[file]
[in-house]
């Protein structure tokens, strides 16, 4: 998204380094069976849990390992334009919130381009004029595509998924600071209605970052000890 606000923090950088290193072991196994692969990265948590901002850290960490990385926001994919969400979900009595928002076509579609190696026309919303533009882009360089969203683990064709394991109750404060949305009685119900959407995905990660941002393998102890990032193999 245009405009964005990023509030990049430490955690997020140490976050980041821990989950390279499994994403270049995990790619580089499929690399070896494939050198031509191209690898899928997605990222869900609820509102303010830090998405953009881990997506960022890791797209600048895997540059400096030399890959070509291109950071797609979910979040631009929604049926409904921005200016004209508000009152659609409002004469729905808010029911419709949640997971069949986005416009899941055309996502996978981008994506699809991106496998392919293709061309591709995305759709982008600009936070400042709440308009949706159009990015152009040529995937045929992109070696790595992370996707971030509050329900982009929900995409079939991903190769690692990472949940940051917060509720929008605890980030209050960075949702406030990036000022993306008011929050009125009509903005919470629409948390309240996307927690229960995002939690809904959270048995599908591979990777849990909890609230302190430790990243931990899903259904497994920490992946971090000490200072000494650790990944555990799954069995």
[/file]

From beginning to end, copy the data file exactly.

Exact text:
[in-house]
């Protein structure tokens, strides 16, 4: 998204380094069976849990390992334009919130381009004029595509998924600071209605970052000890 606000923090950088290193072991196994692969990265948590901002850290960490990385926001994919969400979900009595928002076509579609190696026309919303533009882009360089969203683990064709394991109750404060949305009685119900959407995905990660941002393998102890990032193999 245009405009964005990023509030990049430490955690997020140490976050980041821990989950390279499994994403270049995990790619580089499929690399070896494939050198031509191209690898899928997605990222869900609820509102303010830090998405953009881990997506960022890791797209600048895997540059400096030399890959070509291109950071797609979910979040631009929604049926409904921005200016004209508000009152659609409002004469729905808010029911419709949640997971069949986005416009899941055309996502996978981008994506699809991106496998392919293709061309591709995305759709982008600009936070400042709440308009949706159009990015152009040529995937045929992109070696790595992370996707971030509050329900982009929900995409079939991903190769690692990472949940940051917060509720929008605890980030209050960075949702406030990036000022993306008011929050009125009509903005919470629409948390309240996307927690229960995002939690809904959270048995599908591979990777849990909890609230302190430790990243931990899903259904497994920490992946971090000490200072000494650790990944555990799954069995």